In much the same way I staged prior self portraits taken in medical environments, I worked very intuitively in the abandoned Yorktown Hospital. Limited by lack of air conditioning or heat and inconsistent access to power, I let the space and light dictate where and when I would photograph. I was drawn to three specific spaces–the nursery, labor and delivery room and the kitchen. Using only what was on hand I began to weave a small narrative through the space each time I returned–the images became not only a record of my pregnancy and my physical changes but also revealed my changing emotions towards my son and the many unknowns ahead of us." ©Sarah Sudhoff
REPOSITORY "I examine the body within a medical context by exploring through large-scale photographs four main themes: pathological waste; containment of the body and its parts; fragmentation and violence against the body; a subject’s relationship to a specific environment. Following my surgery in 2004 for cervical cancer, I began to photograph and perform in hospitals, morgues, medical museums and my doctors’ offices. The photographs and videos focus attention on the physical and emotional traces cancer and surgery can leave on the body while challenging the prescribed treatment for recovery and role of the patient. Through self-portraiture and self-performance, private rituals are revealed to the public only through documentation. Personal experiences will illness and mortality are intertwined. The same character’s presence in many of the works allows for an introspective look at these, in some cases unfamiliar worlds in comparison to one another. The repetition of spaces, procedures and a central character highlights and reshapes our thoughts on medical environments, the treatment of our bodies in these spaces, what role we have at protecting our bodies and the lengths we will go to achieve a sense of health. While the journey stems from a personal bout with cancer, I hope to resonate with each viewer as they reflect on the work." ©Sarah Sudhoff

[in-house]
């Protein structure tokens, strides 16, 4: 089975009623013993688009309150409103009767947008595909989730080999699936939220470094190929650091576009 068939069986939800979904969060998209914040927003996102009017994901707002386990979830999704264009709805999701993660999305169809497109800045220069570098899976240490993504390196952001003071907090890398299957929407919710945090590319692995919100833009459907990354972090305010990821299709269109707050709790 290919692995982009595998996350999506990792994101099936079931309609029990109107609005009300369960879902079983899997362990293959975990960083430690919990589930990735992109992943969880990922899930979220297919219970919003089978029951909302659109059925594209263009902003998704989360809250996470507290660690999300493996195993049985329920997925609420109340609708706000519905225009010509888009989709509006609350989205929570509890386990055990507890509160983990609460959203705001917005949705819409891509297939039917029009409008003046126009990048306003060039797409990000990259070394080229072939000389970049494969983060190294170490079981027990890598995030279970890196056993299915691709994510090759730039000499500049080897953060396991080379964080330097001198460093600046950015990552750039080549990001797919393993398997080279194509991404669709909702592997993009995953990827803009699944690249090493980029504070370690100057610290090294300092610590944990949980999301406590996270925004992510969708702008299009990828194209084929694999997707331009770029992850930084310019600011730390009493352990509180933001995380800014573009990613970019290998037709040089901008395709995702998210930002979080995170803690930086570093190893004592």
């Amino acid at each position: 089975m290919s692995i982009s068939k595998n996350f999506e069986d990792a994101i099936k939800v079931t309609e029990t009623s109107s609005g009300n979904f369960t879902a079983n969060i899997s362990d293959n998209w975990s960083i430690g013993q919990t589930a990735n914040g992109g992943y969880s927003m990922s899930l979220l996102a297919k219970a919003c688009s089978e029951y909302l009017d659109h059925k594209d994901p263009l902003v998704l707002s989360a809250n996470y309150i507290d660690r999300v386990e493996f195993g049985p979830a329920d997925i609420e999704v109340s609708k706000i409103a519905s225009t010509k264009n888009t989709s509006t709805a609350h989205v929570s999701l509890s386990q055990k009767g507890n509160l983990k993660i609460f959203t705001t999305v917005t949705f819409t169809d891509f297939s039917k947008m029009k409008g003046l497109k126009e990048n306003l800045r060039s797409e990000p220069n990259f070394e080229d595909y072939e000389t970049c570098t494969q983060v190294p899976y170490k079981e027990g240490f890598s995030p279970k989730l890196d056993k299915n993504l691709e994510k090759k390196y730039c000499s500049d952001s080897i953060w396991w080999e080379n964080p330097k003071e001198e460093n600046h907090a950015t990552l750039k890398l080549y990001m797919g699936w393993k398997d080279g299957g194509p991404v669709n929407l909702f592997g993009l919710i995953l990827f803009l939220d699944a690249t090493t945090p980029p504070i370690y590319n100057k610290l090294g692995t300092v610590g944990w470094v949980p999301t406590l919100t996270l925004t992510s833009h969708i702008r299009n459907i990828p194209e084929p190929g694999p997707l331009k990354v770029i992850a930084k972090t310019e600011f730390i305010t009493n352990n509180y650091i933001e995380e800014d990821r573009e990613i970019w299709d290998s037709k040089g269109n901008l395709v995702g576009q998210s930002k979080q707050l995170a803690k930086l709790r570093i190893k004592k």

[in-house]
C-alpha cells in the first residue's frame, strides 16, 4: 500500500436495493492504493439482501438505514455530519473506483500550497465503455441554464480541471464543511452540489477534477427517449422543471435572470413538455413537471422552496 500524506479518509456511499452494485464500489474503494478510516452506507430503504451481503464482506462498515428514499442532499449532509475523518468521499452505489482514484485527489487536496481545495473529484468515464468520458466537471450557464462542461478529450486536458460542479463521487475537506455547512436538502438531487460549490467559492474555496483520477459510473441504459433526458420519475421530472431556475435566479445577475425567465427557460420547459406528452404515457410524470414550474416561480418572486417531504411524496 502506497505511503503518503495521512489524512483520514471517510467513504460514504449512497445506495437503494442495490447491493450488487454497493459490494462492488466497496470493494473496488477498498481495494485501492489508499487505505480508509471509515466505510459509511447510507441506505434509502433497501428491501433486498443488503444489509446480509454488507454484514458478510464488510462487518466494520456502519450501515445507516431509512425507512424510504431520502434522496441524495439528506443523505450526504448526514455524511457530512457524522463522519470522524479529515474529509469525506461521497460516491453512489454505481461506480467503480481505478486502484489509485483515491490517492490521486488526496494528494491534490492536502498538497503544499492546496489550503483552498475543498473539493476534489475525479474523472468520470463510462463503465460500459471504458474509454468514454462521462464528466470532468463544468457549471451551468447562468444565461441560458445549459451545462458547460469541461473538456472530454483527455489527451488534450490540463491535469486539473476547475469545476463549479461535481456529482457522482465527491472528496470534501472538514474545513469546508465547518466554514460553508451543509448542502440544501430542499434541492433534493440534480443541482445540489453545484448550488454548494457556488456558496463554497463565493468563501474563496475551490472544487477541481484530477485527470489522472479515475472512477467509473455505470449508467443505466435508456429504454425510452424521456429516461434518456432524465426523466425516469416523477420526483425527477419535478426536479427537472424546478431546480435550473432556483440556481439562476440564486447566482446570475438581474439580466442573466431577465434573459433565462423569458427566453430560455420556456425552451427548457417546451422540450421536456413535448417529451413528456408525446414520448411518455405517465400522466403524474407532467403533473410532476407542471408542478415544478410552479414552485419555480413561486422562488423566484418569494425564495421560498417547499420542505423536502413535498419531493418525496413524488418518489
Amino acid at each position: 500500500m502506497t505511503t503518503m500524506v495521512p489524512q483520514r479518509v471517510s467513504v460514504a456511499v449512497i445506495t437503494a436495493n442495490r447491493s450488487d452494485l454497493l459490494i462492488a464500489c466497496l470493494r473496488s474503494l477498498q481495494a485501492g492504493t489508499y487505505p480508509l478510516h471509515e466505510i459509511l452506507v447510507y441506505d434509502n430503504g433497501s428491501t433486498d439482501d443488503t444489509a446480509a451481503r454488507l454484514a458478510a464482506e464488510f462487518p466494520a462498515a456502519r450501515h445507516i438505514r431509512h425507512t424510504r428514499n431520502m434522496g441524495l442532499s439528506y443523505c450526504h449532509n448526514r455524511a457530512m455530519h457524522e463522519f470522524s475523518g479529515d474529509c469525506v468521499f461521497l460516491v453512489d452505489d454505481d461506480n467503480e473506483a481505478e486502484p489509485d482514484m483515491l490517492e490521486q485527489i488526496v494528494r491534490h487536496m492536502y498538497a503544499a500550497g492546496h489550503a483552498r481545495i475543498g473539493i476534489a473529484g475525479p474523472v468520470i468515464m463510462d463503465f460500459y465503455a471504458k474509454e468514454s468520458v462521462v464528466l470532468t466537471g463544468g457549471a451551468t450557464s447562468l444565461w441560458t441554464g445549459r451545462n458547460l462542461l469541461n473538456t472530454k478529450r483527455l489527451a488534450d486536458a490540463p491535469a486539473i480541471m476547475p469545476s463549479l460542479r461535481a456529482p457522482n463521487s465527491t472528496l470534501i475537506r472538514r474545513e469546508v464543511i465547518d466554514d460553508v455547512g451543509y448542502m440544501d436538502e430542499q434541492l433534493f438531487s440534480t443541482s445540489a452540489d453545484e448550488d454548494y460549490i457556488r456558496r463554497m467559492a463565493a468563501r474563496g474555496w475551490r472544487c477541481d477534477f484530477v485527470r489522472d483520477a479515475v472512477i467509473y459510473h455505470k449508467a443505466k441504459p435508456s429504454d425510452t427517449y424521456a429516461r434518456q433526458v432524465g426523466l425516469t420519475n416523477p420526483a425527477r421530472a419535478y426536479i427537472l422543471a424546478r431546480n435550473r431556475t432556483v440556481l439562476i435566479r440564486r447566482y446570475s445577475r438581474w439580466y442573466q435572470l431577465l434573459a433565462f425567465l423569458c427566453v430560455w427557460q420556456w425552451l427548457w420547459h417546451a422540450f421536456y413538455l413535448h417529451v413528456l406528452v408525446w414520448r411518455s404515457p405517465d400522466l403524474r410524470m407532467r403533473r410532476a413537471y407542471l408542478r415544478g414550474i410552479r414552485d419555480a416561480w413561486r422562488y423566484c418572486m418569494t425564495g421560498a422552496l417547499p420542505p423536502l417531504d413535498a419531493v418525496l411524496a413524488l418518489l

REPOSITORY ©Sarah Sudhoff
Sarah Sudhoff is a fine art photographer and educator based in San Antonio, Texas. Her work has been exhibited internationally and nationally and her images have been featured in print and online.
In 2008 Sudhoff was chosen for Photolucida’s 2008 Critical Mass Top 50 Photographers award. Also in 2008, images from Sudhoff’s Repository series were selected for: New Art in Austin: 20 To Watch exhibition at the Austin Museum of Art; 31 Under 31: Young Women in Fine Art Photography at 3rd Ward Gallery; Self-Evident: Contemporary Self-Portraiture at Claypool-Young Gallery. In 2009 Sudhoff had her first solo show, Repository, open at Art League Houston followed by her first international show, Rx, at In Plain Sight Gallerie in Montreal. In 2010, Sudhoff’s series At the Hour of Our Death debuted at De Santos Gallery during Fotofest. Also in 2010 the work earned honorable mentions from Daylight/Center for Documentary Studies award and En Foco New Work’s award followed by an Artist Foundation of San Antonio grant. A short documentary film on the series was released in October of 2010 for Glasstire.com. In 2011 At the Hour of Our Death was awarded the Magenta Foundations Flash Forward award. In 2012 To the Best of Our Knowledge’s Anne Strainchamps interviewed Sudhoff about her series for the segment Minding Mortality. Also in 2012, Sudhoff was awarded an international artist in residency at Artpace concluding with an exhibition. In 2013 Sudhoff debuted her performance Surrender in Mexico and her work appeared in the December issue of Cabinet Magazine. Most recently, Sudhoff was one of 30 artists nationwide awarded the Louis Comfort Tiffany artist grant. Sudhoff holds a Master of Fine Arts in Photography from Parsons the New School for Design and a Bachelor of Journalism from the University of Texas at Austin. She is founder of Photohive and co-founder of the Austin Center for Photography–non profits dedicated to cultivating a vibrant photographic community for professionals and students.